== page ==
Many unidentified flying objects observed by the military and other government sources since 2004 probably actually exist and may pose a threat to national security, according to an intelligence report released Friday.
Government sources originated 144 reports of unidentified aerial phenomena, or UAPs, the term the government now uses to describe objects popularly referred to as UFOs. Many incidents were witnessed firsthand by military aviators and observed by reliable sensor systems, the report adds.
UAPs largely remain a mystery. Aside from one that was identified as a large, deflating balloon, the government can't explain what they are.
The report gives no indication the UAPs' origins are extraterrestrial. But whatever they are and wherever they're from, the intelligence community says they exist -- and should be taken seriously.
"UAP clearly pose a safety of flight issue and may pose a challenge to U.S. national security," states the report from the Director of National Intelligence, or DNI, titled "Preliminary Assessment: Unidentified Aerial Phenomena." "Safety concerns primarily center on aviators contending with an increasingly cluttered air domain. UAP would also represent a national security challenge if they are foreign adversary collection platforms or provide evidence a potential adversary has developed either a breakthrough or disruptive technology."
The Pentagon announced Friday afternoon that Deputy Secretary of Defense Kathleen Hicks has ordered the military to draw up a plan to formalize the mission now performed by the Unidentified Aerial Phenomena Task Force.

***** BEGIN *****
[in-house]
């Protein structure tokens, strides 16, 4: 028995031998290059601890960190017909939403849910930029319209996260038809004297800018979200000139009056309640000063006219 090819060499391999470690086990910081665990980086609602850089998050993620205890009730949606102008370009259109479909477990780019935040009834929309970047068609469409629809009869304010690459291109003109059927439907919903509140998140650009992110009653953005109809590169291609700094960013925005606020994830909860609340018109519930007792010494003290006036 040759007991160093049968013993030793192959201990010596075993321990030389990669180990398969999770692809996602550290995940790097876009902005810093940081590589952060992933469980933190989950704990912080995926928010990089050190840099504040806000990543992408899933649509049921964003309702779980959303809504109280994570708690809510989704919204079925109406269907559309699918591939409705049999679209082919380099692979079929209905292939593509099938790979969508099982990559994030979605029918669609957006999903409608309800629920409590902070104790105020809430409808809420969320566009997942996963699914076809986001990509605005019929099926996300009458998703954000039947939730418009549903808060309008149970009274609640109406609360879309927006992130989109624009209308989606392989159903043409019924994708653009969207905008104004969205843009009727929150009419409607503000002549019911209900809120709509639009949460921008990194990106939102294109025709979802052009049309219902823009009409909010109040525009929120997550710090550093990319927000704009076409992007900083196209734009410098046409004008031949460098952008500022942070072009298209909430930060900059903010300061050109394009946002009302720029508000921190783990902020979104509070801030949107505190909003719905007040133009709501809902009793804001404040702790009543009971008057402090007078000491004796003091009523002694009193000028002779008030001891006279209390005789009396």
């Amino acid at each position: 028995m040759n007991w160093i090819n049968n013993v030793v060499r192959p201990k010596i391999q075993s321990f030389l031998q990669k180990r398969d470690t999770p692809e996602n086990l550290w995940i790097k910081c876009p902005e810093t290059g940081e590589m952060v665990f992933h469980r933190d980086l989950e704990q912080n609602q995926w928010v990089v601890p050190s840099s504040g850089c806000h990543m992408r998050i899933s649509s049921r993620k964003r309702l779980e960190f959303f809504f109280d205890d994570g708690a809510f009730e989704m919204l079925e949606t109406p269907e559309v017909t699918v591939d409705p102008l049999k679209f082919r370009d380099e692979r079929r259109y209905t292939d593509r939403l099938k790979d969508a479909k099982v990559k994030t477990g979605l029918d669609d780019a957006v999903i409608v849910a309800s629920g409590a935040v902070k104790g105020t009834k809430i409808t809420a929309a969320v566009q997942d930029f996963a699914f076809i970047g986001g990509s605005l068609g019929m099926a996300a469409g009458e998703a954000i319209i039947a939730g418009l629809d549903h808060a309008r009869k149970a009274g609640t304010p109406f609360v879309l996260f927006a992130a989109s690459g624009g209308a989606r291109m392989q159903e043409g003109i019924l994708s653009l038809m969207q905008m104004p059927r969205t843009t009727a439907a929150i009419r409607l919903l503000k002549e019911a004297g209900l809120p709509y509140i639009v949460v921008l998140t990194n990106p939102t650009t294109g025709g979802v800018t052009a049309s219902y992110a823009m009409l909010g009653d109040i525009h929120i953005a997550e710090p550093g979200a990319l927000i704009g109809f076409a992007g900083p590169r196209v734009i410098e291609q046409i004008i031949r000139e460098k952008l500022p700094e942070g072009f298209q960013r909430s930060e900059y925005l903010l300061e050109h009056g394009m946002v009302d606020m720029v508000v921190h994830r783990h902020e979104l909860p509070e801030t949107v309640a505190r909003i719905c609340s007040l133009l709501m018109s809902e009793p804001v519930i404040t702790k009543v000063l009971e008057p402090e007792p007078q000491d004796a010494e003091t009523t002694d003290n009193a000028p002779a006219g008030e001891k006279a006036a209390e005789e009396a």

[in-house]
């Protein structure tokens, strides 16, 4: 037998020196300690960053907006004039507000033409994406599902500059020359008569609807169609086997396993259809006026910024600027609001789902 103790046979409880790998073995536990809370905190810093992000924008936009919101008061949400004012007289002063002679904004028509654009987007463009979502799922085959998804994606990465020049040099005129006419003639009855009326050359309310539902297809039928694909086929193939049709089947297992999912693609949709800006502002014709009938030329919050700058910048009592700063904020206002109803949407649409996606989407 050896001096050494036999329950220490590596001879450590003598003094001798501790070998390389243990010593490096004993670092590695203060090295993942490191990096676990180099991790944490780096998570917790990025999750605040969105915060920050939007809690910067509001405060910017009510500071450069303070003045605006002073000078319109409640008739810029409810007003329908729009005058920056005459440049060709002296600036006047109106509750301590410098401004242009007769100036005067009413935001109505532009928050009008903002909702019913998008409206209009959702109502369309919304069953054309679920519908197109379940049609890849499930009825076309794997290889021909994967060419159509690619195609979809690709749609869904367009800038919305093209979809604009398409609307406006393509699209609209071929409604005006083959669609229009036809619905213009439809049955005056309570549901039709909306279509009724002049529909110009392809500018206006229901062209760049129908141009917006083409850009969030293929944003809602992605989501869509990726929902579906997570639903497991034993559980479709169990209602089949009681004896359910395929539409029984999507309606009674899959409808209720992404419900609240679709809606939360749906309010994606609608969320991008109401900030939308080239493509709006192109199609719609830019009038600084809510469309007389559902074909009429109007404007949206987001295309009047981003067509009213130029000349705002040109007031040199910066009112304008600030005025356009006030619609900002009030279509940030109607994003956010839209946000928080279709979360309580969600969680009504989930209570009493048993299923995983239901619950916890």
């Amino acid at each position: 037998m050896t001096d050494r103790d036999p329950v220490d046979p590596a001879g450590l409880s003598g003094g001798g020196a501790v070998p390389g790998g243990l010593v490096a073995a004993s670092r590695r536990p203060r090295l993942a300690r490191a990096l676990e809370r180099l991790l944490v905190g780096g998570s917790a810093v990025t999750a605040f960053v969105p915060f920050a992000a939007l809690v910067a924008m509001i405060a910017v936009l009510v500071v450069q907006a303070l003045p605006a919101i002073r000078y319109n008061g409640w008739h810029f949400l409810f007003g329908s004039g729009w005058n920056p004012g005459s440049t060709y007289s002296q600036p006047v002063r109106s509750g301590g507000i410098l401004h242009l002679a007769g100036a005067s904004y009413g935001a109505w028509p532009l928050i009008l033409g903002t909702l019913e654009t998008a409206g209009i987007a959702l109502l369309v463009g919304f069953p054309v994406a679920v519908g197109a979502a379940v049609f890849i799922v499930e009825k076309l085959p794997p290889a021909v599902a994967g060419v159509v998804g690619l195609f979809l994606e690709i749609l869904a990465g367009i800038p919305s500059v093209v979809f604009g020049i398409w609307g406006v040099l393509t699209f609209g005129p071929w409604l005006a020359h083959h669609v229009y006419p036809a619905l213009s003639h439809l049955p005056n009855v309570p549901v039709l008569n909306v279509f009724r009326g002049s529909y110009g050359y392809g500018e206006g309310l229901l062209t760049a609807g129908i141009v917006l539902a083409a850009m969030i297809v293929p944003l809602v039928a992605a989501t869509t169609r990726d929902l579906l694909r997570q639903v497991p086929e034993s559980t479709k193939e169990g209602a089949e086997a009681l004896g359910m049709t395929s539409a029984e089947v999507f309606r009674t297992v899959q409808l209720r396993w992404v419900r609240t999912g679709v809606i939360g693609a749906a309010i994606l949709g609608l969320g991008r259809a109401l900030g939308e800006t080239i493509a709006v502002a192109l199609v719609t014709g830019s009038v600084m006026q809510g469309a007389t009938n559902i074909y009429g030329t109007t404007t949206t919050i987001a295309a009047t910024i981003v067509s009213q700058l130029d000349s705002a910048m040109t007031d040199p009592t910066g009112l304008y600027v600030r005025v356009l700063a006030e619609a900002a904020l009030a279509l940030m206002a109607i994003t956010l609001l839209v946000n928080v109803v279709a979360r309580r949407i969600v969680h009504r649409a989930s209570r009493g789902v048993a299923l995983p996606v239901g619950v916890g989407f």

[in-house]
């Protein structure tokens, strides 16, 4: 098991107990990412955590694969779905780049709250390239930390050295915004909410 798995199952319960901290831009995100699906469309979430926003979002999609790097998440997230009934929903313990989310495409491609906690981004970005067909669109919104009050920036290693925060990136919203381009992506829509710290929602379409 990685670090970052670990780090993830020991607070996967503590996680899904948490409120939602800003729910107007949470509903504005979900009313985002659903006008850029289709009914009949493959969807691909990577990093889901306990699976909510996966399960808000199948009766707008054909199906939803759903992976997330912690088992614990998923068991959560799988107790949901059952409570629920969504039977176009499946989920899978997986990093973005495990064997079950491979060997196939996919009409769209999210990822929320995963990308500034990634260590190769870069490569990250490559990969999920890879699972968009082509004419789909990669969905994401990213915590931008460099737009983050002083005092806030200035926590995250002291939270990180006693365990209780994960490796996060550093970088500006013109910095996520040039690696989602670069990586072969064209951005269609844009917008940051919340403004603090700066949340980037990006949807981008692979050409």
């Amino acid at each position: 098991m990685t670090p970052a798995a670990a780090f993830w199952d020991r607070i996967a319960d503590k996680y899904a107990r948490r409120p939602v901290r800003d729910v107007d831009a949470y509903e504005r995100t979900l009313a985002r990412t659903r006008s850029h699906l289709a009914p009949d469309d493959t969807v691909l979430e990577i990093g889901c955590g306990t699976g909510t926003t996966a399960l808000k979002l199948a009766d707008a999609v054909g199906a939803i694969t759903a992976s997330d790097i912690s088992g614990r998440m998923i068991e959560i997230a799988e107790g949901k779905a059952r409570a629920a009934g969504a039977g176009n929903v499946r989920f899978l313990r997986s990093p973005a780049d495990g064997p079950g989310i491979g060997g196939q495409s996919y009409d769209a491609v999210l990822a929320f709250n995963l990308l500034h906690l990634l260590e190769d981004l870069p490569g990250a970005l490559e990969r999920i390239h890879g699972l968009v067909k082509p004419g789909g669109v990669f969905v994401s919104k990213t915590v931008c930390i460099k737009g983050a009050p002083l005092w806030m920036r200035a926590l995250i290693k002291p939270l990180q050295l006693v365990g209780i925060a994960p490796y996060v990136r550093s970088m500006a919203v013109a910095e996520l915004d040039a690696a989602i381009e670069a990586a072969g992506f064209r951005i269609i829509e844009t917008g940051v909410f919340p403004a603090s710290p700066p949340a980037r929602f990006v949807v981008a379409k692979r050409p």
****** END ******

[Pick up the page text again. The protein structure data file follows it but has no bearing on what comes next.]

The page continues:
Hicks said that military aircrews and other personnel need to speak up when they see UAPs.
"It is critical that the United States maintain operations security and safety at DoD ranges," she wrote in a memo released Friday by the Pentagon. "To this end, it is equally critical that all U.S. military aircrews or government personnel report whenever aircraft or other devices interfere with military training. This includes the observation and reporting of UAPs."
The DNI report states that 80 of the UFOs observed were tracked across multiple sensors, including radar, infrared, electro-optical sensors and weapon seekers, as well as visual observation. For that reason, the report concluded that most of the observed UFOs probably were actual physical objects.
In a few cases, the UAPs showed unusual flight characteristics, the report found, such as appearing to remain stationary in the air, moving against the wind, abruptly maneuvering, or traveling at considerable speed without any observable propulsion. The DNI said this could be the result of sensor errors, spoofing or observers misperceiving what was happening; it added that the issue needs further study.
In a handful of cases, military aircraft systems observed radio frequency energy alongside UAP sightings.
Reported UAP sightings tended to cluster around U.S. training and testing grounds, the report states, but that may be because there are more advanced sensors there and greater attention by personnel.
There is probably no single explanation for what UAPs are, the report concluded. They could be as mundane as airborne clutter such as birds, balloons and recreational drones, or airborne debris like plastic bags.
They could also be natural atmospheric phenomena such as ice crystals and moisture registering on some infrared and radar systems, the report states.
They also could be technology deployed by potential adversary nations such as China or Russia, or non-governmental entities.
The report acknowledges that some UAPs could be classified programs run by U.S. agencies, but said this could not be confirmed.
When it passed the fiscal 2021 Intelligence Authorization Act, Congress ordered the DNI and Pentagon to produce a report on the threat posed by UAPs and what progress the Defense Department's task force has made in understanding that threat.